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Off The Rack Comic Review: Gotham Central

September 20, 2020 | Posted by Rob Stewart
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Off The Rack Comic Review: Gotham Central  

I have the absolute worst luck on Earth when it comes to cars.

I have owned or co-owned four cars in my life, including the brand new lease my wife and I got this past week.

(I know! Leases, right? Who does that? But she is insistent on it because she trades in her car the minute it’s paid off anyway)

The first of the four I bought right after I graduated college. It was a 2004 Chevy Cavalier. On my 26th birthday, the gauges just all stopped working. The speedometer, the gas gauge… all of them. It was an eternal guessing game in that car. And it passed inspection like that for years until finally in 2011 the place said it couldn’t pass in that state. Makes sense, but still… you missed it for, like, 4 years, guys.

Anyway, $1000+ fix later, it was good to go… until a tree fell on the car and obliterated it two months later.

Then I owned a 2010 Hyundai Accent. Within a year of owning it, I hit a deer. And then in the last year+ that I had it, the vents mostly quit working. They had a power setting of one-to-four, and would ONLY work on four. I either got no air or all the air. Also, this happened within three months of my warranty expiring.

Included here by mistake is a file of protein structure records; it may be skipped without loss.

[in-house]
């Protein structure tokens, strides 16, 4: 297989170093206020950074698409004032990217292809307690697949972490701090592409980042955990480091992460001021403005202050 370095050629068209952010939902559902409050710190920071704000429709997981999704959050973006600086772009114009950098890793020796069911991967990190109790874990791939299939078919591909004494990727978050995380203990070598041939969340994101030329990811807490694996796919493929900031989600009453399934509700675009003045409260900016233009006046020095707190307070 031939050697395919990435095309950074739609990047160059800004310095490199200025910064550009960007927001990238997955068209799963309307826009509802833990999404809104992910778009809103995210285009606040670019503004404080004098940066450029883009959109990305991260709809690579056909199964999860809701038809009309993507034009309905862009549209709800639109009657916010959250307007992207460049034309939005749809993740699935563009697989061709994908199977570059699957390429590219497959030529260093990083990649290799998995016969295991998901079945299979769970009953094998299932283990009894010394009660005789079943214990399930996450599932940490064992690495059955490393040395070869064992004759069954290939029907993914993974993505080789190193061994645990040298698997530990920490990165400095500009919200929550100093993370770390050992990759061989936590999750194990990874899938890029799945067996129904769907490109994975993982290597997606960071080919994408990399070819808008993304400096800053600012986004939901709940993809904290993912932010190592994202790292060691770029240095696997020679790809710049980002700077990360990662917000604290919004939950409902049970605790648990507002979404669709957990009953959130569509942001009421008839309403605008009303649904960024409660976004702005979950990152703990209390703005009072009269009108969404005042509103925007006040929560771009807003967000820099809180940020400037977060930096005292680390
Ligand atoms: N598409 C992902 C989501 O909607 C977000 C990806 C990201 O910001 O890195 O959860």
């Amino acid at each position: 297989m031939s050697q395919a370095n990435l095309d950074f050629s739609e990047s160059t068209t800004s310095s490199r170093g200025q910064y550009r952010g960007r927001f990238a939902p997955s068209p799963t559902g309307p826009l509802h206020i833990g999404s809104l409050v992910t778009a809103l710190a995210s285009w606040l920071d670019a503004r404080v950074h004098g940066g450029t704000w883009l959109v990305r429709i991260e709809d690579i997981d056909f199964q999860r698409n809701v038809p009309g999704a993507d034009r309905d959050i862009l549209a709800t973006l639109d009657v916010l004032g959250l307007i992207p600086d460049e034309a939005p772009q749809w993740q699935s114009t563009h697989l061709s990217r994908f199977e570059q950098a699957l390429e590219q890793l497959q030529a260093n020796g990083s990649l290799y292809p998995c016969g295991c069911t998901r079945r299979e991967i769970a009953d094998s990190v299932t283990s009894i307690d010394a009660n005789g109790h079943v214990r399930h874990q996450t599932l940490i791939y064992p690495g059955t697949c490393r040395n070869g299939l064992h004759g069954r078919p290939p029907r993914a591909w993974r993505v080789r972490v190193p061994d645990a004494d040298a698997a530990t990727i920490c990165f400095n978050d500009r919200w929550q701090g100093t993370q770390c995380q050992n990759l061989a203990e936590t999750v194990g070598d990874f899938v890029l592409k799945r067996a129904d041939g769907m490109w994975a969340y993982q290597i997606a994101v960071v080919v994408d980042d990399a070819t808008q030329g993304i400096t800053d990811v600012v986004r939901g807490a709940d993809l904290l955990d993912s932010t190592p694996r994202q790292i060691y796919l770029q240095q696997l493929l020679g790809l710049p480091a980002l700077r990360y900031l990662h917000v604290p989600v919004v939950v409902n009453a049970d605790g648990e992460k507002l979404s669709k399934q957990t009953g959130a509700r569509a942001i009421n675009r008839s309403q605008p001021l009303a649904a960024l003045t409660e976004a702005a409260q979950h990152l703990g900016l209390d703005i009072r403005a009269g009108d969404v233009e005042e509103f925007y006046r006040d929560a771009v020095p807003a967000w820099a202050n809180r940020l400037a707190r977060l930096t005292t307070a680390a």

Then I inherited my wife’s 2014 Elantra which I have currently spent over a month trying to get inspected, but it took the inspection until now to figure out the check engine light is on because a canister is cracked? Boom. That’ll be $700.

And on the car we have had for FOUR DAYS, we woke up today and the battery was dead. Brand new car.

There is a car god out there who hates the my Y chromosome forgot to include any passion or care at all regarding cars, man.

TITLE: Gotham Central: Half A Life

Writer and Artist: Greg Rucka and Michael Lark

Publisher: DC

Protagonists: Renee Montoya, Detective Allen, the GCPD

Antagonists: Two-Face

Enough about my eternal ability to ruin cars, let’s talk about today’s book.

Gotham Central was a title written by Ed Brubaker and Greg Rucka detailing the lives of the men and women who worked for the Gotham Police Department. Gotham City being a notoriously violent and corrupt town, its police force has always been a strong supporting facet of Batman titles. From Commissioner Gordon to Harvey Bullock to Renee Montoya, the GCPD has been right there with (and sometimes against) The Bat and his allies as they try to make Gotham safe.

It only made sense that DC would eventually give these down-to-Earth characters their own title.

In what is likely the most noteworthy stretch from that run, issues six through ten detail the “Half A Life” storyline. This was the story that outed Renee Montoya as a lesbian and saw Two-Face try to ruin her life in an attempt to force her into his waiting arms.

With her family and co-workers turning on her, Renee is being stalked by a rapist she failed to put away. Marty Lipari finds Renee outside her lover’s house and threatens them both, causing Renee to threaten him back. Soon thereafter, Lipari is found dead; shot to death by Renee’s own weapon in his home.